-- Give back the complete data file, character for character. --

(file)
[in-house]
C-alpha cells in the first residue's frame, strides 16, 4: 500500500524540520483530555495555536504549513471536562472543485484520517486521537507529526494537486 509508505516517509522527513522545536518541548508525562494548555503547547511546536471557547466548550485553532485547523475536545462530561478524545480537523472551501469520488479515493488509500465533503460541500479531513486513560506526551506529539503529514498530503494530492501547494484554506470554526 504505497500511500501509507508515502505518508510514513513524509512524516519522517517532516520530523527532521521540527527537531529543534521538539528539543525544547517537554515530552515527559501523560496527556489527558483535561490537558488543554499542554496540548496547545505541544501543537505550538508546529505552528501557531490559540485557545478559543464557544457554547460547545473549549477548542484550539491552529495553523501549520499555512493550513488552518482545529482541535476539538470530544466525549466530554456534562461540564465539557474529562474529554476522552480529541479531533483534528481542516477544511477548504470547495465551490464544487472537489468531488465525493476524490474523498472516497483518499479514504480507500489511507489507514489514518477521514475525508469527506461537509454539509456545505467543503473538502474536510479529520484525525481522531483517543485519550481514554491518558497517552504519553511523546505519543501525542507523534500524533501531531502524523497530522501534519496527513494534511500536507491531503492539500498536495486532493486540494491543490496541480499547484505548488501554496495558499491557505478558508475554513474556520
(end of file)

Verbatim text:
[in-house]
C-alpha cells in the first residue's frame, strides 16, 4: 500500500524540520483530555495555536504549513471536562472543485484520517486521537507529526494537486 509508505516517509522527513522545536518541548508525562494548555503547547511546536471557547466548550485553532485547523475536545462530561478524545480537523472551501469520488479515493488509500465533503460541500479531513486513560506526551506529539503529514498530503494530492501547494484554506470554526 504505497500511500501509507508515502505518508510514513513524509512524516519522517517532516520530523527532521521540527527537531529543534521538539528539543525544547517537554515530552515527559501523560496527556489527558483535561490537558488543554499542554496540548496547545505541544501543537505550538508546529505552528501557531490559540485557545478559543464557544457554547460547545473549549477548542484550539491552529495553523501549520499555512493550513488552518482545529482541535476539538470530544466525549466530554456534562461540564465539557474529562474529554476522552480529541479531533483534528481542516477544511477548504470547495465551490464544487472537489468531488465525493476524490474523498472516497483518499479514504480507500489511507489507514489514518477521514475525508469527506461537509454539509456545505467543503473538502474536510479529520484525525481522531483517543485519550481514554491518558497517552504519553511523546505519543501525542507523534500524533501531531502524523497530522501534519496527513494534511500536507491531503492539500498536495486532493486540494491543490496541480499547484505548488501554496495558499491557505478558508475554513474556520